Anthony Rizzo, since his acquisition from the Cubs, has been the Yankees’ hottest hitter. He’s got three dingers and six RBI in nine games with New York, putting up a sparkling .963 OPS. He’s certainly not the only reason the Yankees are red-hot over that span, but he’s played a big role in their 8-1 stretch, a run they desperately needed: New York is still 5.5 games back of Tampa in the AL East, and 1.5 back of Oakland for the second wild card. The point is that Rizzo has been huge for them, and he’ll be relied upon heavily for the playoff push.
Oh look, Rizzo just went on the COVID IL, where he’ll likely have to stay for 10 days. If only there had been some way to lessen the chances of this happening!
Rizzo’s symptoms are reportedly minor, and thankfully so, but that doesn’t matter as far as the injured list goes. Vaccinated players, once they test negative, can return in as little as two days. Unvaccinated players, which Rizzo is believed to be, must sit out the full 10 days at minimum, and more if symptoms persist or require the player to play his way back into shape—both things that would probably (though not definitely) have been avoided with the jab.
In June, Rizzo, a cancer survivor, said he had not received the vaccine, and while he claimed he was not against it, he felt strongly enough about it to lecture the Cubs’ team physicians on it. “I’ve said all along to our doctors I’m just taking some more time to see the data on all of it,” he said. “There’s definitely some personal reasons as well. But it’s just one of those things where, as we continue to get more data, I’ll continue to be more educated on it.” (For the record, it’s as yet unclear whether cancer survivors are at higher risk for COVID-19 symptoms, but all studies show the vaccine is just as effective on them as on anyone else.)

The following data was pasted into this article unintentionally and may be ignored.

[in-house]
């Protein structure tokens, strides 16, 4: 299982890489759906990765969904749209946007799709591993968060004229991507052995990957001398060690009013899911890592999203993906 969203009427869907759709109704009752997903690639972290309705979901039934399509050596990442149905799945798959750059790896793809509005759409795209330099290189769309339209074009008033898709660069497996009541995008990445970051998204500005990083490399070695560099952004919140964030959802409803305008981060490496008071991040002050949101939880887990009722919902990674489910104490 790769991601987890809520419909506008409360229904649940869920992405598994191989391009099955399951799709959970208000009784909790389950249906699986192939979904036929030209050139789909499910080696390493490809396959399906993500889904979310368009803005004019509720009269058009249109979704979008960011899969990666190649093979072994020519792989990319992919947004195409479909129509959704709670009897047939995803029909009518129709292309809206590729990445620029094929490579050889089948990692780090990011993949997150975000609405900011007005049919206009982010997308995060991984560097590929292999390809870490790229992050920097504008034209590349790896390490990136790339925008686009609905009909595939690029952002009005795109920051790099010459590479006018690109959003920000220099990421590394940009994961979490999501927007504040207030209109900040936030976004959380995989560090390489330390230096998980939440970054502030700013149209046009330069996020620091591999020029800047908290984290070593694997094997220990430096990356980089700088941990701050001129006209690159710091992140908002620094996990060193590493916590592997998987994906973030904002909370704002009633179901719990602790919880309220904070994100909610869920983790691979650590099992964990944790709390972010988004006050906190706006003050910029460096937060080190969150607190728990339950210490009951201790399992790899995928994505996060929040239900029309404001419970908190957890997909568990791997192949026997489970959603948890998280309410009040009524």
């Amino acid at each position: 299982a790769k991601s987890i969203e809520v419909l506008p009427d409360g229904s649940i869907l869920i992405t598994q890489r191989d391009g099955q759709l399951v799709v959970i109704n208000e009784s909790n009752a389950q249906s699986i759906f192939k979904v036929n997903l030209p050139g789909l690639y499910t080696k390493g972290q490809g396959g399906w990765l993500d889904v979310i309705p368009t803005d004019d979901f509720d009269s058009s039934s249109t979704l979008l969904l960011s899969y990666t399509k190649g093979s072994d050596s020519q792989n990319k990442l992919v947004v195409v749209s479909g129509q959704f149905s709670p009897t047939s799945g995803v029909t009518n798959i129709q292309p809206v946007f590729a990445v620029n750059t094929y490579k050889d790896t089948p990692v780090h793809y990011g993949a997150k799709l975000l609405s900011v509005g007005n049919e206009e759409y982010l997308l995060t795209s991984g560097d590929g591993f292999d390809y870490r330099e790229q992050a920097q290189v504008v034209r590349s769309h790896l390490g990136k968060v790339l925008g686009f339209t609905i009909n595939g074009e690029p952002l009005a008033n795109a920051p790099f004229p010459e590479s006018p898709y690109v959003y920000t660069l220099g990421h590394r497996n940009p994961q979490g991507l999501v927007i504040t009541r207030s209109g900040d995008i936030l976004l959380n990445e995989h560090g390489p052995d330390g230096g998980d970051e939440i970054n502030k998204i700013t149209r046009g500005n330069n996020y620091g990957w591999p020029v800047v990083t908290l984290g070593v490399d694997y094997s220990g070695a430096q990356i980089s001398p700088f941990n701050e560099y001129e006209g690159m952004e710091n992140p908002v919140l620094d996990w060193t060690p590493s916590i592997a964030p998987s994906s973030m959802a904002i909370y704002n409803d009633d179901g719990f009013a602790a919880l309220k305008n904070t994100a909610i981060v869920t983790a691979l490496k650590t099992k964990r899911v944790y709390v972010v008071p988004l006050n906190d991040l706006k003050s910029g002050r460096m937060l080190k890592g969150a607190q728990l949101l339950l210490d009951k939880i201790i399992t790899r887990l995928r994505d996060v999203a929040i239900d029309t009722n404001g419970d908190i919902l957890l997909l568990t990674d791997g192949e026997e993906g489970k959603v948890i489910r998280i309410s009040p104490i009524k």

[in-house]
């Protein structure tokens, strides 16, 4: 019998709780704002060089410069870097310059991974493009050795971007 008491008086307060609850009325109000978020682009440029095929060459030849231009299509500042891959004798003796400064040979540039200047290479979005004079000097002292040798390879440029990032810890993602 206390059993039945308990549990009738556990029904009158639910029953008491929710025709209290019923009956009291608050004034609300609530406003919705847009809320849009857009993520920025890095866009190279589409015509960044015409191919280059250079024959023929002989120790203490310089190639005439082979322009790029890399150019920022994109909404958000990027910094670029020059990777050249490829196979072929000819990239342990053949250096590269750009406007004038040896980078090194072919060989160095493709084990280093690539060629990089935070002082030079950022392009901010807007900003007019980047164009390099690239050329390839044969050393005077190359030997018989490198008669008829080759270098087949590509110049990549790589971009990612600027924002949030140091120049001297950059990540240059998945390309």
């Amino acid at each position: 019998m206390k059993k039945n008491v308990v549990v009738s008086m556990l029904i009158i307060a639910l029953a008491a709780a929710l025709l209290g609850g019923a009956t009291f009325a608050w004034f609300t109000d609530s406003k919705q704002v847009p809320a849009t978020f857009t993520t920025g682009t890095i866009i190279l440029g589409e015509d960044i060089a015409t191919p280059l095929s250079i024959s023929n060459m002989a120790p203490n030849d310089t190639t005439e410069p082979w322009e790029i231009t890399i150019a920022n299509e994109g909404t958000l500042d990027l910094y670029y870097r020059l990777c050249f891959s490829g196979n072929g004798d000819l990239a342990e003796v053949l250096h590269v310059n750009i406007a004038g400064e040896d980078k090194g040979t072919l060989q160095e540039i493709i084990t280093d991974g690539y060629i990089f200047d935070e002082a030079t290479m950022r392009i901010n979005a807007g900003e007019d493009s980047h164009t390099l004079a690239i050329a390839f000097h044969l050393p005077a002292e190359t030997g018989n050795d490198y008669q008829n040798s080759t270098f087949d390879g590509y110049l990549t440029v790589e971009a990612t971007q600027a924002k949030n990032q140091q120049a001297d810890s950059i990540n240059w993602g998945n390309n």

The Cubs remain one of the few teams not to reach the 85 percent vaccination threshold, to the extended exasperation of management, and the trade deadline sent Rizzo to the team with the most COVID positives so far this year, which might’ve been a recipe for disaster. The Yankees have reached 85 percent—“a large percentage of us obviously are [vaccinated], but I’m not going to get into that anymore,” manager Aaron Boone said Sunday—but they’ve been hit particularly hard by breakthrough cases. Rizzo joins starters Gerrit Cole and Jordan Montgomery and catcher Gary Sanchez on the COVID IL. Last month, six other Yankees were placed on the COVID list in a separate outbreak, including Aaron Judge.
Judge, like Rizzo, is believed to be unvaccinated, though he wouldn’t address it directly, only saying “I’m not going to get into that. It’s something I like to keep talking to my doctor about.” But it’s not hard to figure out. The Yankees said that not all of the players in that outbreak were vaccinated, and it was later reported that the other five non-Judge players were, so you do the math.
Judge missed nine games over 11 days, and the team scuffled to a 5-4 record without him—with three of those losses coming by one run. Would the Yankees have won more games with Judge in the lineup? Will they, in the next 10 or so days, lose a game they would have won with a healthy Rizzo? It is of course impossible to know for certain, but if the Yankees miss out on a higher seed or miss the playoffs altogether by a game or two, there’s a consequential chance it’ll be because their two best hitters spent avoidable time on the IL.
I’m put in mind of Kirk Cousins, who claimed he’s “going to do whatever it takes” to stay on the field and help his team win, while refusing to do the single easiest, safest thing. As always, it’s instructive to pay more attention to what athletes do than what they say.